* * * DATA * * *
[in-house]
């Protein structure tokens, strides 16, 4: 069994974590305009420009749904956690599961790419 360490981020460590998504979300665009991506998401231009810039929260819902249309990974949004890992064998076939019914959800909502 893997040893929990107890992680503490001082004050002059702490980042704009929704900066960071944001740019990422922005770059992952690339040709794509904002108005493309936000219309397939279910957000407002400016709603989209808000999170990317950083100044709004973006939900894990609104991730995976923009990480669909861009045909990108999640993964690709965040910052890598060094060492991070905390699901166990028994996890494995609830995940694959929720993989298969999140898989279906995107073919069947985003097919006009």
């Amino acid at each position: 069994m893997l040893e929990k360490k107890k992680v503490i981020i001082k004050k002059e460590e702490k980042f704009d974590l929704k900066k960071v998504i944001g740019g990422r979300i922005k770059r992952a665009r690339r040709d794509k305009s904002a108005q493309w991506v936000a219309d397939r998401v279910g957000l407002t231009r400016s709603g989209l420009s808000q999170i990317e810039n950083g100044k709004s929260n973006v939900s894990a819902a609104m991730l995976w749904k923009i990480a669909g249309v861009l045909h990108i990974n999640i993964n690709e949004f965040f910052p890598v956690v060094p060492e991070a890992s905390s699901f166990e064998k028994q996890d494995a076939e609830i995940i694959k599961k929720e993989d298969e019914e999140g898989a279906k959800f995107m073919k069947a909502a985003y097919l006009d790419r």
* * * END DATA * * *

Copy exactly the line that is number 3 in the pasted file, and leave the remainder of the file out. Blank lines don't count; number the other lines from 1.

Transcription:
């Amino acid at each position: 069994m893997l040893e929990k360490k107890k992680v503490i981020i001082k004050k002059e460590e702490k980042f704009d974590l929704k900066k960071v998504i944001g740019g990422r979300i922005k770059r992952a665009r690339r040709d794509k305009s904002a108005q493309w991506v936000a219309d397939r998401v279910g957000l407002t231009r400016s709603g989209l420009s808000q999170i990317e810039n950083g100044k709004s929260n973006v939900s894990a819902a609104m991730l995976w749904k923009i990480a669909g249309v861009l045909h990108i990974n999640i993964n690709e949004f965040f910052p890598v956690v060094p060492e991070a890992s905390s699901f166990e064998k028994q996890d494995a076939e609830i995940i694959k599961k929720e993989d298969e019914e999140g898989a279906k959800f995107m073919k069947a909502a985003y097919l006009d790419r």